Forever young muscle.

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Under normal conditions skeletal muscle satellite cells (muSCs) are in a quiescent state, but when stimulated by damage, they re-enter the cell cycle to generate new fibers or self-renew to reconstitute the muSC pool. During aging muSC mediated regeneration is deeply impaired, leading to loss of skeletal muscle mass and strength (sarcopenia). Previous publications have suggested that changes in the aged muscle microenvironment lead to muSC malfunction and that a younger environment can reverse this process. Three recent publications are challenging this dogma by defining a muSC intrinsic mechanism that drives geriatric muSCs into a deep and irreversible state of senescence.

 

The groups lead by Pura Muñoz-Cánoves, Helen M Blau and Bradley B Olwin describe in three independent …

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Closing the calcium gates to treat stress induced arrhythmias.

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Much of what we know about the cardiac Ryanodine receptor (RyR2) relates to its role in excitation-contraction (EC) coupling. During this process, cell membrane voltage-gated Ca2+channels are activated by depolarization and transport Ca2+ into the cytosol where it binds to the high-affinity Ca2+ activation sites of RyR2. When RyR2 channels open, a large amount of calcium travels from the sarcoplasmic reticulum (SR) lumen into the cytoplasm, leading to the activation of contractile proteins. However, RyR2 plays also a key role in regulating SR calcium levels. When the SR lumen levels of Ca2+ reach a certain threshold, RyR2 spontaneously releases it into the cytoplasm. This store overload-induced Ca2+ release (SOICR) can result in cytosolic Ca2+ waves and delayed afterpolarizations that may …

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A new tool for MDC1A research

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Today in Skeletal Muscle we publish novel research on congenital muscular dystrophy Type 1A (MDC1A). Soonsang Yoon and colleagues communicate the potential uses of immortalized, clonal lines of human MDC1A myogenic cells, in studies of the pathogenic mechanisms of MDC1A, and the development of therapeutic approaches for the disease.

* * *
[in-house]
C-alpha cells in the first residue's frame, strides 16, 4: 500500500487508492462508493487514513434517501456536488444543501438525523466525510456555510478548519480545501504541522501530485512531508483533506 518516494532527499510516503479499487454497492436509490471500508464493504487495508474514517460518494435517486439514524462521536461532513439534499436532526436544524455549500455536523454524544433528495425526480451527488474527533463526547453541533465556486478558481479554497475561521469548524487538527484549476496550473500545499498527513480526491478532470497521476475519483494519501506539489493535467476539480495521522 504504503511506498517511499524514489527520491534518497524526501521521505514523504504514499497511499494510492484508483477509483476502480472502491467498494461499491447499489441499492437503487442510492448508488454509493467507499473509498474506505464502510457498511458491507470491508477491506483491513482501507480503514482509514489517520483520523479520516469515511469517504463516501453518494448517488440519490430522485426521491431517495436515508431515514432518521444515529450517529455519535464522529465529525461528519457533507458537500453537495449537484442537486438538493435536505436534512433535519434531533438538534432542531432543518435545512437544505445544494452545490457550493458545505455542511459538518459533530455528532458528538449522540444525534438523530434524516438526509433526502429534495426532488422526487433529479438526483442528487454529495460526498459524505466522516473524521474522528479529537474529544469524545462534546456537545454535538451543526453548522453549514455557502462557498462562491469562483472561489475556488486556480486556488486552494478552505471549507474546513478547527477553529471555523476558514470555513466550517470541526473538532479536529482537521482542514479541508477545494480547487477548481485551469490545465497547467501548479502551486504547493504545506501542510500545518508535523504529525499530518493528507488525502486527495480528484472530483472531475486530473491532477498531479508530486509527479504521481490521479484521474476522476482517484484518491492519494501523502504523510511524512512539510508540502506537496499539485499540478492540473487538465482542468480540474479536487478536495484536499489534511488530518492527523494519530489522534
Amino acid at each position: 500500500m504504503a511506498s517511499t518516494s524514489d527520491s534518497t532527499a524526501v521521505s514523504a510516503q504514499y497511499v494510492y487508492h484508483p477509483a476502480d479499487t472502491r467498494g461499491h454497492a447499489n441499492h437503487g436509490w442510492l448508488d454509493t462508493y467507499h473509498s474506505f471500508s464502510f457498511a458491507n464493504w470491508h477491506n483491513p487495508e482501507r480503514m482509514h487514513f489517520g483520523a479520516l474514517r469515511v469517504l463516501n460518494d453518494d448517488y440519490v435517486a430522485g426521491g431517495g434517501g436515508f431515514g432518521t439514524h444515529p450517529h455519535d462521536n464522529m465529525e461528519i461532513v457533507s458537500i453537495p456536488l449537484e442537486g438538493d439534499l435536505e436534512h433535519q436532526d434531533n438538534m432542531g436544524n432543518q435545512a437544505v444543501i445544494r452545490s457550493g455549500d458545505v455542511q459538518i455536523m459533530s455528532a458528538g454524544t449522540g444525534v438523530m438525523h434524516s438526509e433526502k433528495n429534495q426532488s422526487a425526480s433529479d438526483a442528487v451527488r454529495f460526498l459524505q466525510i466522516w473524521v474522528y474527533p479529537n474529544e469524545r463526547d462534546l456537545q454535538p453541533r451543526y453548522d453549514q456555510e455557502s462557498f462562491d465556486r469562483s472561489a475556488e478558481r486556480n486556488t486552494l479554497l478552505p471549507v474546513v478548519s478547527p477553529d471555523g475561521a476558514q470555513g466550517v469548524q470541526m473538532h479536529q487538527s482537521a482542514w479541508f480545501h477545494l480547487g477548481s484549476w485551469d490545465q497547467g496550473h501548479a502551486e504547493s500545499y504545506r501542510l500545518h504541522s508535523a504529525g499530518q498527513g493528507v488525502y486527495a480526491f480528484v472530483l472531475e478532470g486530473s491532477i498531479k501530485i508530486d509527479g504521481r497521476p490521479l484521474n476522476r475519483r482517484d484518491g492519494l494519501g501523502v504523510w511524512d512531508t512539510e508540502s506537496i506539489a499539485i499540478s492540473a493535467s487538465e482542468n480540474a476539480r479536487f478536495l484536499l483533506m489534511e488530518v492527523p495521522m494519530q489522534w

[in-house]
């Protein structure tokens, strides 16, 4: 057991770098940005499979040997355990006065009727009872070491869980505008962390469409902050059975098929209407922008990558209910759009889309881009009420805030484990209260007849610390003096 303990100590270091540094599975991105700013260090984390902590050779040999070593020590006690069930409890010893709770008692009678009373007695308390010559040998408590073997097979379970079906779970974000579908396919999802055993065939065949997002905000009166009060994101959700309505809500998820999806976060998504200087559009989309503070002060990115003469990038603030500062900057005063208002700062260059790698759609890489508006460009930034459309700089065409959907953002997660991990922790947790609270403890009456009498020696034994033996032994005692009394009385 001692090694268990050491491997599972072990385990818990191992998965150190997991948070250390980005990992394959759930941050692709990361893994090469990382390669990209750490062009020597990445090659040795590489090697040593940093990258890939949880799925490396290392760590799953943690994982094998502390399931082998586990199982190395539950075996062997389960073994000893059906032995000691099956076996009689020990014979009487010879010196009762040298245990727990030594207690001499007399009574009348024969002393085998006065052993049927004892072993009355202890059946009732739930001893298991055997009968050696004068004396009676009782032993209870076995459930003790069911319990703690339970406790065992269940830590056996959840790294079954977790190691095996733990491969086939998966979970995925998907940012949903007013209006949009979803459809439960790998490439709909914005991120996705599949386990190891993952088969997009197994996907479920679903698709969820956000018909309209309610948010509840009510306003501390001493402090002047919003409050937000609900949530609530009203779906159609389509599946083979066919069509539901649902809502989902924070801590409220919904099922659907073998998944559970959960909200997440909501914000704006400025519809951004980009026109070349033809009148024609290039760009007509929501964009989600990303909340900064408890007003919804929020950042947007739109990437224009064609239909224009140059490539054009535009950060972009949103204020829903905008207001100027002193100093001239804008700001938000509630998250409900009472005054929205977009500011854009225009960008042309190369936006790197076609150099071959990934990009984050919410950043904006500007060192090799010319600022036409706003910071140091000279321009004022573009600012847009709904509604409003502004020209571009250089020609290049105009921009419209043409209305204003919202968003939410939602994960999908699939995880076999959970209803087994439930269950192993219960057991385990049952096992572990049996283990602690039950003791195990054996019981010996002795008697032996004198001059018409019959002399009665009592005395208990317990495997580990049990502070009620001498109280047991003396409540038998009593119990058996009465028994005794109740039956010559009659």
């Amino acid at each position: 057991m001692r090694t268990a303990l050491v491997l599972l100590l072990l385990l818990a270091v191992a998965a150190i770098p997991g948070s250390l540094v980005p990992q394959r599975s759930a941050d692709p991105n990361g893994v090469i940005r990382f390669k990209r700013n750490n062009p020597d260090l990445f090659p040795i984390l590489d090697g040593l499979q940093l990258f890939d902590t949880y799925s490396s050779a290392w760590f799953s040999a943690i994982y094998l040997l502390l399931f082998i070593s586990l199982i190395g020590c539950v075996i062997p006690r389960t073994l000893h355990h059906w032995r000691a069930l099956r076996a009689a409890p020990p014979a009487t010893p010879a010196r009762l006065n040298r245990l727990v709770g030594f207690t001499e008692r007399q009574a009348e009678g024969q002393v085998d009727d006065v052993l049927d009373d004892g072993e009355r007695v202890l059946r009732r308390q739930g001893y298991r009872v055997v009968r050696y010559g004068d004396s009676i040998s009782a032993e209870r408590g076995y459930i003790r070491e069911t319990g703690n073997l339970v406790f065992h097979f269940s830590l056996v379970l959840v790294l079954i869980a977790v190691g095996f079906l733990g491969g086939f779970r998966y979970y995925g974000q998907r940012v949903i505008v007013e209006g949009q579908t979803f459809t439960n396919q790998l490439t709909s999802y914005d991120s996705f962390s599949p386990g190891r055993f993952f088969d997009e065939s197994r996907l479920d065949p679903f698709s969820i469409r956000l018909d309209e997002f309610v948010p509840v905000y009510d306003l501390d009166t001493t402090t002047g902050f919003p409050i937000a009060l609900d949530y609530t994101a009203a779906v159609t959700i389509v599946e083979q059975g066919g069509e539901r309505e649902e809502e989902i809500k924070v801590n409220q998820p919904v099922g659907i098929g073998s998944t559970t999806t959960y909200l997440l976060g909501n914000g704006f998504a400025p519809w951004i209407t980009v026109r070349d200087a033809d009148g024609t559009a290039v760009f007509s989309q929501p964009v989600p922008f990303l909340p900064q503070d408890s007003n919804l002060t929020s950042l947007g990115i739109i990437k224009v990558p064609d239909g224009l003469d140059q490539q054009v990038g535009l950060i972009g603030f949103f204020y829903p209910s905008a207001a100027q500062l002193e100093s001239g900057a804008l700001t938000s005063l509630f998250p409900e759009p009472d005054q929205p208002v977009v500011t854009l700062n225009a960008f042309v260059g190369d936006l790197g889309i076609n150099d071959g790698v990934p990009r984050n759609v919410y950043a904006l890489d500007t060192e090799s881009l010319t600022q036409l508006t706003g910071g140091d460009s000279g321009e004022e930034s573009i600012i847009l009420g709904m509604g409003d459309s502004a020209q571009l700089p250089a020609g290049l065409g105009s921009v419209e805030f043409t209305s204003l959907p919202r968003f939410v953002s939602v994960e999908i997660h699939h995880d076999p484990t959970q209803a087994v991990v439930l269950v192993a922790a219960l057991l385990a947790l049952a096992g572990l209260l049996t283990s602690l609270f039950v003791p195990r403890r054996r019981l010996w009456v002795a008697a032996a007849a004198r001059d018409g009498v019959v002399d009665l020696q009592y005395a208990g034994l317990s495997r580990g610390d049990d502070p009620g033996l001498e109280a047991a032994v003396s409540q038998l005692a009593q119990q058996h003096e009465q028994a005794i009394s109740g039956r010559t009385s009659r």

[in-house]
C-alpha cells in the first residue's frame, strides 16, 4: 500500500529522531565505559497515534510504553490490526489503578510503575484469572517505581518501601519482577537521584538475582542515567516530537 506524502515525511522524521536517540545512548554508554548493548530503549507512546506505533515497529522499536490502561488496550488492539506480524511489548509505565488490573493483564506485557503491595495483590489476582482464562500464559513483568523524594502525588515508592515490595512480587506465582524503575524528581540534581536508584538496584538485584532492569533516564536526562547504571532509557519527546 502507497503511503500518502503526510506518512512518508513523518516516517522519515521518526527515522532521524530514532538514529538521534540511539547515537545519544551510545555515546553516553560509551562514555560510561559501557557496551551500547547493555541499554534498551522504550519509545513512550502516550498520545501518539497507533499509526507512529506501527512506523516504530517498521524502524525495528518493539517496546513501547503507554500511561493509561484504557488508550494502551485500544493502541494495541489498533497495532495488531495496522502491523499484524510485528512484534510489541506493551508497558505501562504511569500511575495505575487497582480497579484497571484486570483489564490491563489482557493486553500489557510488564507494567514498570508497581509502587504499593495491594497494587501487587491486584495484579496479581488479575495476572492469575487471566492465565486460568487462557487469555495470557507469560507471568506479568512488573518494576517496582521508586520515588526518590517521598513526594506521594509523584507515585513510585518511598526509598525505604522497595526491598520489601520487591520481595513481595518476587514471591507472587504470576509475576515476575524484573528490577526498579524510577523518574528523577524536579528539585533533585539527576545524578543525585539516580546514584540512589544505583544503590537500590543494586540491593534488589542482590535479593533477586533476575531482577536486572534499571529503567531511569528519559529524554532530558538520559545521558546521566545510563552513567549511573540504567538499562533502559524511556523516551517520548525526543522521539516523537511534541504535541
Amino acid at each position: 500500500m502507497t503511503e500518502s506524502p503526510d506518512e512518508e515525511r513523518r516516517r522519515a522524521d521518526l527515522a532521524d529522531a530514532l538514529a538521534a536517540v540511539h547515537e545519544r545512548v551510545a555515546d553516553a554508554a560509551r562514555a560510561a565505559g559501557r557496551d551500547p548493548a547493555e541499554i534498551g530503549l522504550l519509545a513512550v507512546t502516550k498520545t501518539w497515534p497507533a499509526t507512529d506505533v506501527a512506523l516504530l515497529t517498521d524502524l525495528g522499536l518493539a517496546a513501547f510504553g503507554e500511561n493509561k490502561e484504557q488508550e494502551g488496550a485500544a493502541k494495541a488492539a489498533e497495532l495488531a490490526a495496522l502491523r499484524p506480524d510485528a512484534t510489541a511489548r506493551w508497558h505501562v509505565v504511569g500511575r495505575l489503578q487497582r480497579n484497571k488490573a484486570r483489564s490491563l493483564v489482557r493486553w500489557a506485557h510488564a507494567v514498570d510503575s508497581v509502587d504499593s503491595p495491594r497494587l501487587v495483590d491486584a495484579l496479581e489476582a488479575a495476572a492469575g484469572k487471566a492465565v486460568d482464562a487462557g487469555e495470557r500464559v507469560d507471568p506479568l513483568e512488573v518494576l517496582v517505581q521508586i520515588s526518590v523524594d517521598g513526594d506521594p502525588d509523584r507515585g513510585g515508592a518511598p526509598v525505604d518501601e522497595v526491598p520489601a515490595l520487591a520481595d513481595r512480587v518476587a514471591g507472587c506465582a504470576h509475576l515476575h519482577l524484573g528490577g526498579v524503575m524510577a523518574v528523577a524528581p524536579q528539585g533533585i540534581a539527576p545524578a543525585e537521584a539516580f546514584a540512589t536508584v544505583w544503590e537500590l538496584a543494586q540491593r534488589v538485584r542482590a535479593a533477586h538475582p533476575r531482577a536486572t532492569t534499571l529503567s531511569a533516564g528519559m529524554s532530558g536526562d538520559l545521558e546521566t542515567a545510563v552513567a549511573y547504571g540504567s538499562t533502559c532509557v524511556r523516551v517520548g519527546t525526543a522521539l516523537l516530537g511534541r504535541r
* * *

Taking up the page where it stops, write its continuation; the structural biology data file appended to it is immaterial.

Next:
The use of primary cultures of human MDC1A myogenic cells uncovers two key issues; donor numbers are low and the cells have limited replicative ability. In this research article, the authors demonstrate that immortalized clonal lines not only are more numerous in availability and retain their replicative ability, but they also display a marked increase in caspase activity – a pathological change that is observed in primary cell …

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Rb1 loss modifies, but does not initiate, alveolar rhabdomyosarcoma

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The latest research article published in Skeletal Muscle by lead authors Ken Kikuchi , Eri Taniguchi and colleagues, focuses on Rhabdomyosarcoma, a childhood muscle cancer. Co-author Charles Keller describes the importance of deciphering the exact role of Rb1 in this disease and explains how their study will inform future research on this topic:

 Childhood muscle cancer (rhabdomyosarcoma) can be a devastating disease when invasive or metastatic, and yet being relatively rare its (diverse) developmental origins are only recently being elucidated.” Keller references two recent articles published in Cancer Cell; ‘The not-so-skinny on muscle cancer’ and ‘New Insights into the Origin and the Genetic Basis of Rhabdomyosarcomas’ for further information. “An interesting aspect is that cell-of-origin and

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MG53: Membrane mender or insulin signaling meddler?

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Just published in Skeletal Muscle is a Commentary article by Levy, Campbell and Glass which discusses a recent publication by Song et al., showing that MG53, a muscle-specific protein, has E3 ubiquitin ligase activity that targets the insulin receptor and insulin receptor substrate 1 for degradation. As MG53-null mice are protected from high-fat diet-induced elevations in body weight, blood pressure, and serum cholesterol and triglyceride levels – the hallmarks of Metabolic Syndrome – it appears that MG53 is a key player in mediating systemic metabolic changes. Conversely, transgenic mice that overexpress MG53 display the hallmarks of metabolic syndrome in the absence of a high-fat diet. This is a particularly unexpected finding, as MG53 had previously been characterized as a …

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Muscular Dystrophy beware, Superhealing MRL mice are here!